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Stage Manager: Functionary or Creative?

stage manager
By Madison Burkett

If I was to ask who are the ‘Creatives’ on a theatre production, it’s fairly easy to guess most people’s response. At the top of most people’s list would be the director.

If it’s a new work, next would be the playwright or composer and if it’s a musical, the choreographer and musical director. Next would come the designers; the set designer, costume designer, lighting designer, sound designer, possibly a video or projection designer. Then you might include the cast, especially if it’s an ensemble work. But if I was to ask you if you considered the stage manager to be a ‘Creative’, what would you say? Many would answer no, although they would acknowledge that the stage manager is essential to any theatre production.

Is the stage manager a part of the creative process or do they perform a functionary role?

It’s the stage managers job to manage the running of the production from the rehearsal room all the way through to closing night. During the rehearsal period, the stage manager is responsible for noting all of the blocking, coordinating the room and keeping all the production team informed of any changes that are made. They need to have a close working relationship with the director.

Some directors might even consider them their right hand. Often the stage manager is the only other person in the room with the director, besides the cast. Although their primary function to run the room, they can be turned to by the director for a creative opinion on a scene or performance by an actor. I know in the past that a director used me a sounding board during a rehearsal. In this instance, I have had the chance to offer my creative opinion.

However, this is a general understanding that the stage manager will not offer their opinion unless they have an established relationship with the director or their opinion is asked for.

During the technical period, the show is being created into the version the audience will see on opening night. The set has finished being built, the cast are now in their costumes and the sound and lighting cues are being added. The stage manager creates the prompt script during this process, which indicates where the cues should be called throughout the show.

Although the director and designers will have decided where the cues should fall, it is up to the stage manager to call these cues correctly. Sometimes during the creation process the stage manager will be called upon to give thoughts on the placement of the cues.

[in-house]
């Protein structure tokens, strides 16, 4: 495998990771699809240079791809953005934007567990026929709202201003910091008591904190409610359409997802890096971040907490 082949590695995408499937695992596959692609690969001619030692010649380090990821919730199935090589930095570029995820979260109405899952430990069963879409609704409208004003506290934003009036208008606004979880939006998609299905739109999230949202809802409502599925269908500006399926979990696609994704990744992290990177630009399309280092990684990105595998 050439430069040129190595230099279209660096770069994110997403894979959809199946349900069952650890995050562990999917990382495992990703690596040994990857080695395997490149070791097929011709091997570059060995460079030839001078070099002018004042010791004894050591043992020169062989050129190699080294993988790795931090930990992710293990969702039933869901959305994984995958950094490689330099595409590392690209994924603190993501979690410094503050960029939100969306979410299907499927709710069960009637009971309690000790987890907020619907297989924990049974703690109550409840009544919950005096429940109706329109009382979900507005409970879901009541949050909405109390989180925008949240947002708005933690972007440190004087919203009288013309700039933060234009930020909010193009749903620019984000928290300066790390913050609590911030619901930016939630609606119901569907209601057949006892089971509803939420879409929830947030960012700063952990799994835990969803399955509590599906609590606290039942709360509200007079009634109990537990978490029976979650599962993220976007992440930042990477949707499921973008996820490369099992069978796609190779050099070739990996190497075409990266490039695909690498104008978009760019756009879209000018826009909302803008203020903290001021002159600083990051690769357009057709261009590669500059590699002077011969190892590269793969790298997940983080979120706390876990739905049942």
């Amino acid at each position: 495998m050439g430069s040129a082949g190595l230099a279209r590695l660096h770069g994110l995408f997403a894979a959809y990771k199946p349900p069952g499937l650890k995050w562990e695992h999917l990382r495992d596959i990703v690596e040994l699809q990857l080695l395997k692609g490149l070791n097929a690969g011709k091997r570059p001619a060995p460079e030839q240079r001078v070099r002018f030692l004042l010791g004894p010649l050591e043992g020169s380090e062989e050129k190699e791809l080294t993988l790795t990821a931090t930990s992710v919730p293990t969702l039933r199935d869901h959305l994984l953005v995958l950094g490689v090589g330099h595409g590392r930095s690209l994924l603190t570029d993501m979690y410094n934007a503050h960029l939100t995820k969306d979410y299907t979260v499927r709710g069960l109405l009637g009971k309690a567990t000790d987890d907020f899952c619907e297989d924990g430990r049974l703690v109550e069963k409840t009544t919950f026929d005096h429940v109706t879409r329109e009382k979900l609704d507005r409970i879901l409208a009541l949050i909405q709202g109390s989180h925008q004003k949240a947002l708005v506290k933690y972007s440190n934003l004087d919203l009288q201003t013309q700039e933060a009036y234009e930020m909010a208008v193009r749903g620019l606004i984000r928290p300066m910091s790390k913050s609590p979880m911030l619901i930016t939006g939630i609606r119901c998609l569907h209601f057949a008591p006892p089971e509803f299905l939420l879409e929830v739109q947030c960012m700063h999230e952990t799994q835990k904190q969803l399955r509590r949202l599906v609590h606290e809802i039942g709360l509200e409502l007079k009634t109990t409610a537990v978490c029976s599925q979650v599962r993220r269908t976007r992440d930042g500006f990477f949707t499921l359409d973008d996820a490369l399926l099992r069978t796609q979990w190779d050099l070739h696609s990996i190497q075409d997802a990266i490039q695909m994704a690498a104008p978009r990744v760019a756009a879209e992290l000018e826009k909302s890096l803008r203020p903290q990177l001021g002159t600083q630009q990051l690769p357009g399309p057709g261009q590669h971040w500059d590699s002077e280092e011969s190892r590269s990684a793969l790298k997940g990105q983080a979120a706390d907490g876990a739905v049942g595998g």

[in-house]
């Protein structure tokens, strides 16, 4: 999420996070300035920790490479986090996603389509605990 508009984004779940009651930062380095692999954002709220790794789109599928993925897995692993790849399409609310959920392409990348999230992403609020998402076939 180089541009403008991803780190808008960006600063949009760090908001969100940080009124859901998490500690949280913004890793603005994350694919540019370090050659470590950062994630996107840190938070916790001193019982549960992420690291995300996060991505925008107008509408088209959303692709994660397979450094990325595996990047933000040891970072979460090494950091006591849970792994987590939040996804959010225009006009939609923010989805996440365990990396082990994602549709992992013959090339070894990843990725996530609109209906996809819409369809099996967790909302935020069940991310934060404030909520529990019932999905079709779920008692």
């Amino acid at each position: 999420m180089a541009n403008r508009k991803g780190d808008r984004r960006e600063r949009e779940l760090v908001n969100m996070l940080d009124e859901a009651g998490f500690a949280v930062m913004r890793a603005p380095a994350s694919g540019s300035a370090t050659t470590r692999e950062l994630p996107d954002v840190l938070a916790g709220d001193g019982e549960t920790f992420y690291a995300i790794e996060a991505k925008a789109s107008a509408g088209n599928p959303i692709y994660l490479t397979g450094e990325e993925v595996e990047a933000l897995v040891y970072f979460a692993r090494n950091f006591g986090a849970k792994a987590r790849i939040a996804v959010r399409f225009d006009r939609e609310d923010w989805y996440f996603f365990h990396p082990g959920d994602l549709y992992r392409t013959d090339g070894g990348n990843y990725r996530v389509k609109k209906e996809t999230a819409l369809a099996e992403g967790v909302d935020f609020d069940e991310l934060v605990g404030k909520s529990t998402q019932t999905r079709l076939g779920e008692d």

On opening night, the director will leave and hand the show over to the stage manager. There is a trust that is placed in this transfer that the stage manager will maintain the artistic integrity of the show. This is done with the help of a dance captain or assistant director who stay on.  Often on smaller shows, the stage manager is left solely with this responsibility.

It is their task to rehearse in new cast members or understudies, if required, and to give notes to the cast to make sure the director’s vision is preserved through the run of the show.

While the calling of the cues should be based on the placement made during the technical rehearsals, there is often a window of flexibility for the stage manager if, for example, they have to adjust based on problems that arise during the performance or extending a pause to allow for the audiences react.

Although it is clear that the stage manager’s contribution to a production is a large and necessary one, I believe it’s hard to say definitively if the stage manager is a creative part of the process.

I believe it depends on the personality of the individual stage manager and their relationship with the director. Some stage managers are very happy not to be involved in the creative process, and although some of the work they do may be considered creative, they would prefer not to be defined that way.

Other stage managers enjoy being actively involved in the creative process and like to give their opinion when called upon. These stage managers develop long working relationships with particular directors and work with them on multiple productions. Ultimately I believe that any person involved in a production, from the light board operator to the director, makes a creative contribution to the show. It’s only the size of the contribution that’s different.

Also by Madison Burkett:

The Hello/Goodbye: Expat Life

So, You Want To Be An American?

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